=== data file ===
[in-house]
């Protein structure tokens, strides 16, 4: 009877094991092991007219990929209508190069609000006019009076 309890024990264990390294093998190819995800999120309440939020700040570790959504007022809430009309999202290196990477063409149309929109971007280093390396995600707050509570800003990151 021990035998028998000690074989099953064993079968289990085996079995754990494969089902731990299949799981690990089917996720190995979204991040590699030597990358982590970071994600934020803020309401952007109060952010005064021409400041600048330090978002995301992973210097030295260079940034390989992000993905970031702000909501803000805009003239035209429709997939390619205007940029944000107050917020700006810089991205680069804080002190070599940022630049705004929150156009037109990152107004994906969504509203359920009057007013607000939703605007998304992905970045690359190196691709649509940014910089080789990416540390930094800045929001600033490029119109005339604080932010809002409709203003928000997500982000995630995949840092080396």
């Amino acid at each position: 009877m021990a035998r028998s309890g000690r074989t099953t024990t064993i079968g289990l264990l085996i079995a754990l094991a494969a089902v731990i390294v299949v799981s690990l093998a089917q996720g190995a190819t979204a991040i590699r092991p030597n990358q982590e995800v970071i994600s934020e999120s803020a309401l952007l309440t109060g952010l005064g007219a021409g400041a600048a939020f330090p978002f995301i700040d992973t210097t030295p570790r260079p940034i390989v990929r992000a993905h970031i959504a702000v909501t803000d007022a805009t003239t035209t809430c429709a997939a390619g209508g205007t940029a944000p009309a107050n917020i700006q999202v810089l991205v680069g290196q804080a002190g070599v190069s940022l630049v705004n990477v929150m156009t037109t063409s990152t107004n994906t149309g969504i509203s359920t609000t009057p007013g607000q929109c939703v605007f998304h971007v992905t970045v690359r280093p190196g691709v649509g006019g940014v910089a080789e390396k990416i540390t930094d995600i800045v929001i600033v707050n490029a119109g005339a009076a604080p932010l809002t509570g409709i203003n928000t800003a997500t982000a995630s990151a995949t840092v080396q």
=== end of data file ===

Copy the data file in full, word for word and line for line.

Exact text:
[in-house]
């Protein structure tokens, strides 16, 4: 009877094991092991007219990929209508190069609000006019009076 309890024990264990390294093998190819995800999120309440939020700040570790959504007022809430009309999202290196990477063409149309929109971007280093390396995600707050509570800003990151 021990035998028998000690074989099953064993079968289990085996079995754990494969089902731990299949799981690990089917996720190995979204991040590699030597990358982590970071994600934020803020309401952007109060952010005064021409400041600048330090978002995301992973210097030295260079940034390989992000993905970031702000909501803000805009003239035209429709997939390619205007940029944000107050917020700006810089991205680069804080002190070599940022630049705004929150156009037109990152107004994906969504509203359920009057007013607000939703605007998304992905970045690359190196691709649509940014910089080789990416540390930094800045929001600033490029119109005339604080932010809002409709203003928000997500982000995630995949840092080396």
């Amino acid at each position: 009877m021990a035998r028998s309890g000690r074989t099953t024990t064993i079968g289990l264990l085996i079995a754990l094991a494969a089902v731990i390294v299949v799981s690990l093998a089917q996720g190995a190819t979204a991040i590699r092991p030597n990358q982590e995800v970071i994600s934020e999120s803020a309401l952007l309440t109060g952010l005064g007219a021409g400041a600048a939020f330090p978002f995301i700040d992973t210097t030295p570790r260079p940034i390989v990929r992000a993905h970031i959504a702000v909501t803000d007022a805009t003239t035209t809430c429709a997939a390619g209508g205007t940029a944000p009309a107050n917020i700006q999202v810089l991205v680069g290196q804080a002190g070599v190069s940022l630049v705004n990477v929150m156009t037109t063409s990152t107004n994906t149309g969504i509203s359920t609000t009057p007013g607000q929109c939703v605007f998304h971007v992905t970045v690359r280093p190196g691709v649509g006019g940014v910089a080789e390396k990416i540390t930094d995600i800045v929001i600033v707050n490029a119109g005339a009076a604080p932010l809002t509570g409709i203003n928000t800003a997500t982000a995630s990151a995949t840092v080396q």